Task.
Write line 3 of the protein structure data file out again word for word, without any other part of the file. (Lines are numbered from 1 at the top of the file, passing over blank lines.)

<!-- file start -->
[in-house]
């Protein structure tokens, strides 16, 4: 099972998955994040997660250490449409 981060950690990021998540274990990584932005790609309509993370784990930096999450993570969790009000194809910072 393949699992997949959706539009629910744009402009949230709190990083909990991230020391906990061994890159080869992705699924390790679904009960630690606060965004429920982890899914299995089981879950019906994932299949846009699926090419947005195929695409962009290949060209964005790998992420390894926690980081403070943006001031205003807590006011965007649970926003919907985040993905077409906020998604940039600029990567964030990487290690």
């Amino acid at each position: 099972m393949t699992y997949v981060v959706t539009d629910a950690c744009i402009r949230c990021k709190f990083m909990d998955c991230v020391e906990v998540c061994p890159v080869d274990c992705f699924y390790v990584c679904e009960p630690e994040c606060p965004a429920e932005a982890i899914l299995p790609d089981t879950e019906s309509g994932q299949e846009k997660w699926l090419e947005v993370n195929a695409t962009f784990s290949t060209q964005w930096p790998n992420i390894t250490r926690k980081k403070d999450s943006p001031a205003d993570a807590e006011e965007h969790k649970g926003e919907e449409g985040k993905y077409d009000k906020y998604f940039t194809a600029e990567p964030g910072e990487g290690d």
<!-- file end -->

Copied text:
């Amino acid at each position: 099972m393949t699992y997949v981060v959706t539009d629910a950690c744009i402009r949230c990021k709190f990083m909990d998955c991230v020391e906990v998540c061994p890159v080869d274990c992705f699924y390790v990584c679904e009960p630690e994040c606060p965004a429920e932005a982890i899914l299995p790609d089981t879950e019906s309509g994932q299949e846009k997660w699926l090419e947005v993370n195929a695409t962009f784990s290949t060209q964005w930096p790998n992420i390894t250490r926690k980081k403070d999450s943006p001031a205003d993570a807590e006011e965007h969790k649970g926003e919907e449409g985040k993905y077409d009000k906020y998604f940039t194809a600029e990567p964030g910072e990487g290690d």